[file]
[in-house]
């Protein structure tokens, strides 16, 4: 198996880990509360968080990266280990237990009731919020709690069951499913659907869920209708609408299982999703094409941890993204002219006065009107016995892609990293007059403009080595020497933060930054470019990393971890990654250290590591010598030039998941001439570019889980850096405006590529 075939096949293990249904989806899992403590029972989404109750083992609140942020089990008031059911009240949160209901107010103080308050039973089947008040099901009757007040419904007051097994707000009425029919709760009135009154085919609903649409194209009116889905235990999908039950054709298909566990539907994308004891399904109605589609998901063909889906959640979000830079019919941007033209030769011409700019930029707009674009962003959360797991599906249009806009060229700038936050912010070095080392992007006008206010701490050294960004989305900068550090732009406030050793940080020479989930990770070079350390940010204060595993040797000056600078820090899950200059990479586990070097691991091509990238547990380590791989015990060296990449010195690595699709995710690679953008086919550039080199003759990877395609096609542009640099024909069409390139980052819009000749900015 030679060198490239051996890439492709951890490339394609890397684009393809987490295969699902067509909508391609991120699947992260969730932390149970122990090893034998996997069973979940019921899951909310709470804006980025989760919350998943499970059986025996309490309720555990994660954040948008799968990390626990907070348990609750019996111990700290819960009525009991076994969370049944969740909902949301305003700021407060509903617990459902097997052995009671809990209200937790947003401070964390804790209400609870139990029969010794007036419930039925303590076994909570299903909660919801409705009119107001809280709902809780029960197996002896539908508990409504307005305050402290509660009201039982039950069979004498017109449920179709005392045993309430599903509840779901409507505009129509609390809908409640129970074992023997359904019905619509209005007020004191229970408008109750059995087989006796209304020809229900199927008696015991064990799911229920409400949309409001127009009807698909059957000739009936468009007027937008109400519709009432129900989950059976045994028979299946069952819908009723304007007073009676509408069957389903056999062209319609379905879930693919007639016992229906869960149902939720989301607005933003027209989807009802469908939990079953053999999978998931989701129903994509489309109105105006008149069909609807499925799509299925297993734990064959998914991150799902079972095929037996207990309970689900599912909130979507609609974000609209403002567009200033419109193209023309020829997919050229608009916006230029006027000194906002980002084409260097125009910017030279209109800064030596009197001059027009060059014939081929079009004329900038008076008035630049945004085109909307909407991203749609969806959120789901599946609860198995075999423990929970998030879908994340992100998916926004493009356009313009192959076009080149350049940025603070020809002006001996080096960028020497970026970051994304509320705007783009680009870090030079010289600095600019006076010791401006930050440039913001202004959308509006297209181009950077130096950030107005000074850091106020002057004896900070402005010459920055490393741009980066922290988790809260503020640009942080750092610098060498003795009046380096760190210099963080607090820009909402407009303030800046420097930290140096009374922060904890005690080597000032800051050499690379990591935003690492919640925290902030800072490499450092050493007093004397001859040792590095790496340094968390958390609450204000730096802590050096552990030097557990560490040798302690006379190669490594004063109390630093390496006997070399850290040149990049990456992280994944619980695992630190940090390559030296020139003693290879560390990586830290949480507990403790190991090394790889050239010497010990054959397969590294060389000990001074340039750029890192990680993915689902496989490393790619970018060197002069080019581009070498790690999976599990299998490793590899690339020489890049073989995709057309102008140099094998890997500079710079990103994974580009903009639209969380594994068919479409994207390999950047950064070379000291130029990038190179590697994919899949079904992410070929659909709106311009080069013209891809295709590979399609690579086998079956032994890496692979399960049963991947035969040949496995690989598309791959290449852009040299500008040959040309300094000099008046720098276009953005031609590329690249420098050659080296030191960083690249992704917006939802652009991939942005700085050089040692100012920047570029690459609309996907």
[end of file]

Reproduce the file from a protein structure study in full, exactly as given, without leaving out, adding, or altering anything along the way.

[in-house]
């Protein structure tokens, strides 16, 4: 198996880990509360968080990266280990237990009731919020709690069951499913659907869920209708609408299982999703094409941890993204002219006065009107016995892609990293007059403009080595020497933060930054470019990393971890990654250290590591010598030039998941001439570019889980850096405006590529 075939096949293990249904989806899992403590029972989404109750083992609140942020089990008031059911009240949160209901107010103080308050039973089947008040099901009757007040419904007051097994707000009425029919709760009135009154085919609903649409194209009116889905235990999908039950054709298909566990539907994308004891399904109605589609998901063909889906959640979000830079019919941007033209030769011409700019930029707009674009962003959360797991599906249009806009060229700038936050912010070095080392992007006008206010701490050294960004989305900068550090732009406030050793940080020479989930990770070079350390940010204060595993040797000056600078820090899950200059990479586990070097691991091509990238547990380590791989015990060296990449010195690595699709995710690679953008086919550039080199003759990877395609096609542009640099024909069409390139980052819009000749900015 030679060198490239051996890439492709951890490339394609890397684009393809987490295969699902067509909508391609991120699947992260969730932390149970122990090893034998996997069973979940019921899951909310709470804006980025989760919350998943499970059986025996309490309720555990994660954040948008799968990390626990907070348990609750019996111990700290819960009525009991076994969370049944969740909902949301305003700021407060509903617990459902097997052995009671809990209200937790947003401070964390804790209400609870139990029969010794007036419930039925303590076994909570299903909660919801409705009119107001809280709902809780029960197996002896539908508990409504307005305050402290509660009201039982039950069979004498017109449920179709005392045993309430599903509840779901409507505009129509609390809908409640129970074992023997359904019905619509209005007020004191229970408008109750059995087989006796209304020809229900199927008696015991064990799911229920409400949309409001127009009807698909059957000739009936468009007027937008109400519709009432129900989950059976045994028979299946069952819908009723304007007073009676509408069957389903056999062209319609379905879930693919007639016992229906869960149902939720989301607005933003027209989807009802469908939990079953053999999978998931989701129903994509489309109105105006008149069909609807499925799509299925297993734990064959998914991150799902079972095929037996207990309970689900599912909130979507609609974000609209403002567009200033419109193209023309020829997919050229608009916006230029006027000194906002980002084409260097125009910017030279209109800064030596009197001059027009060059014939081929079009004329900038008076008035630049945004085109909307909407991203749609969806959120789901599946609860198995075999423990929970998030879908994340992100998916926004493009356009313009192959076009080149350049940025603070020809002006001996080096960028020497970026970051994304509320705007783009680009870090030079010289600095600019006076010791401006930050440039913001202004959308509006297209181009950077130096950030107005000074850091106020002057004896900070402005010459920055490393741009980066922290988790809260503020640009942080750092610098060498003795009046380096760190210099963080607090820009909402407009303030800046420097930290140096009374922060904890005690080597000032800051050499690379990591935003690492919640925290902030800072490499450092050493007093004397001859040792590095790496340094968390958390609450204000730096802590050096552990030097557990560490040798302690006379190669490594004063109390630093390496006997070399850290040149990049990456992280994944619980695992630190940090390559030296020139003693290879560390990586830290949480507990403790190991090394790889050239010497010990054959397969590294060389000990001074340039750029890192990680993915689902496989490393790619970018060197002069080019581009070498790690999976599990299998490793590899690339020489890049073989995709057309102008140099094998890997500079710079990103994974580009903009639209969380594994068919479409994207390999950047950064070379000291130029990038190179590697994919899949079904992410070929659909709106311009080069013209891809295709590979399609690579086998079956032994890496692979399960049963991947035969040949496995690989598309791959290449852009040299500008040959040309300094000099008046720098276009953005031609590329690249420098050659080296030191960083690249992704917006939802652009991939942005700085050089040692100012920047570029690459609309996907």